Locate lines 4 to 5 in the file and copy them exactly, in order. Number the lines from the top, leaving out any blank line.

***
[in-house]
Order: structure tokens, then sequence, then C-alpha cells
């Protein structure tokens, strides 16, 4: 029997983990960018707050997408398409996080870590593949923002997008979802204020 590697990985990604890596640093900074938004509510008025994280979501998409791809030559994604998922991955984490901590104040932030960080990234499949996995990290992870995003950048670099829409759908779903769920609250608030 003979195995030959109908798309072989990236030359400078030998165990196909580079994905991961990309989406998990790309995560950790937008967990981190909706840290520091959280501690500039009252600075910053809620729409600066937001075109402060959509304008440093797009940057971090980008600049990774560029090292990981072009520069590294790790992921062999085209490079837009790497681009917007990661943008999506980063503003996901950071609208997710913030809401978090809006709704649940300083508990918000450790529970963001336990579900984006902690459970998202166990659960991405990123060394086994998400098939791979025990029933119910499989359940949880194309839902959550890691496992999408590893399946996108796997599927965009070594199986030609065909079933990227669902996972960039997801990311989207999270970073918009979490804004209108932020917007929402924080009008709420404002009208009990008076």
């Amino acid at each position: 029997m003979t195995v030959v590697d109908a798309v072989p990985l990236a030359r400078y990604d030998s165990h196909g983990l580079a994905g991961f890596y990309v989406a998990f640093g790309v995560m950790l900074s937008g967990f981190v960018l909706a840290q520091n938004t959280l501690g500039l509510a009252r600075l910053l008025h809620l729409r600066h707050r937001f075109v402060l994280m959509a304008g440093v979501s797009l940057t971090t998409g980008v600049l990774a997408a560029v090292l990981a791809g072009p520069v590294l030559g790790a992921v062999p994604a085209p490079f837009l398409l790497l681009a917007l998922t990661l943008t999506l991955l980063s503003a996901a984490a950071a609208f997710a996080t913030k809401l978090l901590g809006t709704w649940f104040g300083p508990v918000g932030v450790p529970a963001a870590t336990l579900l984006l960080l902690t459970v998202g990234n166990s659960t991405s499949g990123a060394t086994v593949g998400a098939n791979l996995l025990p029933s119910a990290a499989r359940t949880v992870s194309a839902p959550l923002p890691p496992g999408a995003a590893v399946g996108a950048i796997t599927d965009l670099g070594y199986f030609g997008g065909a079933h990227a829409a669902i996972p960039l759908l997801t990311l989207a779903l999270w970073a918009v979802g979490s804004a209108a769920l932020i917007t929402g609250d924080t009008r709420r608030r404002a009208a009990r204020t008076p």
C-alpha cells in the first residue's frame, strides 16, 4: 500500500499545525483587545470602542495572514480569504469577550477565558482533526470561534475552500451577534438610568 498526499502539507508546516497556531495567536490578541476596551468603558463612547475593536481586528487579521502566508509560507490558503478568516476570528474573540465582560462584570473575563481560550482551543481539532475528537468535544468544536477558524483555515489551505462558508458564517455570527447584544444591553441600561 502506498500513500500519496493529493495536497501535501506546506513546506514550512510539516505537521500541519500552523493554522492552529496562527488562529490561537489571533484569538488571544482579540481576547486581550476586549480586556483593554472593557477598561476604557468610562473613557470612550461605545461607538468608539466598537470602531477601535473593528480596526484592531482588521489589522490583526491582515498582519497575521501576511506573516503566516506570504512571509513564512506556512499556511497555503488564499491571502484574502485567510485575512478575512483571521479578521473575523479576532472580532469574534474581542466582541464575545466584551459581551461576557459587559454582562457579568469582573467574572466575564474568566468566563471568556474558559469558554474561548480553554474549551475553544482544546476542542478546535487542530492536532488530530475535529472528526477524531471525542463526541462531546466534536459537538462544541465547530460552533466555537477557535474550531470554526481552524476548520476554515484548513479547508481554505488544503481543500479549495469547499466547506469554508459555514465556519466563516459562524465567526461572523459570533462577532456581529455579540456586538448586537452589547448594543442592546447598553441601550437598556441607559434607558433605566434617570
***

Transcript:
């Amino acid at each position: 029997m003979t195995v030959v590697d109908a798309v072989p990985l990236a030359r400078y990604d030998s165990h196909g983990l580079a994905g991961f890596y990309v989406a998990f640093g790309v995560m950790l900074s937008g967990f981190v960018l909706a840290q520091n938004t959280l501690g500039l509510a009252r600075l910053l008025h809620l729409r600066h707050r937001f075109v402060l994280m959509a304008g440093v979501s797009l940057t971090t998409g980008v600049l990774a997408a560029v090292l990981a791809g072009p520069v590294l030559g790790a992921v062999p994604a085209p490079f837009l398409l790497l681009a917007l998922t990661l943008t999506l991955l980063s503003a996901a984490a950071a609208f997710a996080t913030k809401l978090l901590g809006t709704w649940f104040g300083p508990v918000g932030v450790p529970a963001a870590t336990l579900l984006l960080l902690t459970v998202g990234n166990s659960t991405s499949g990123a060394t086994v593949g998400a098939n791979l996995l025990p029933s119910a990290a499989r359940t949880v992870s194309a839902p959550l923002p890691p496992g999408a995003a590893v399946g996108a950048i796997t599927d965009l670099g070594y199986f030609g997008g065909a079933h990227a829409a669902i996972p960039l759908l997801t990311l989207a779903l999270w970073a918009v979802g979490s804004a209108a769920l932020i917007t929402g609250d924080t009008r709420r608030r404002a009208a009990r204020t008076p």
C-alpha cells in the first residue's frame, strides 16, 4: 500500500499545525483587545470602542495572514480569504469577550477565558482533526470561534475552500451577534438610568 498526499502539507508546516497556531495567536490578541476596551468603558463612547475593536481586528487579521502566508509560507490558503478568516476570528474573540465582560462584570473575563481560550482551543481539532475528537468535544468544536477558524483555515489551505462558508458564517455570527447584544444591553441600561 502506498500513500500519496493529493495536497501535501506546506513546506514550512510539516505537521500541519500552523493554522492552529496562527488562529490561537489571533484569538488571544482579540481576547486581550476586549480586556483593554472593557477598561476604557468610562473613557470612550461605545461607538468608539466598537470602531477601535473593528480596526484592531482588521489589522490583526491582515498582519497575521501576511506573516503566516506570504512571509513564512506556512499556511497555503488564499491571502484574502485567510485575512478575512483571521479578521473575523479576532472580532469574534474581542466582541464575545466584551459581551461576557459587559454582562457579568469582573467574572466575564474568566468566563471568556474558559469558554474561548480553554474549551475553544482544546476542542478546535487542530492536532488530530475535529472528526477524531471525542463526541462531546466534536459537538462544541465547530460552533466555537477557535474550531470554526481552524476548520476554515484548513479547508481554505488544503481543500479549495469547499466547506469554508459555514465556519466563516459562524465567526461572523459570533462577532456581529455579540456586538448586537452589547448594543442592546447598553441601550437598556441607559434607558433605566434617570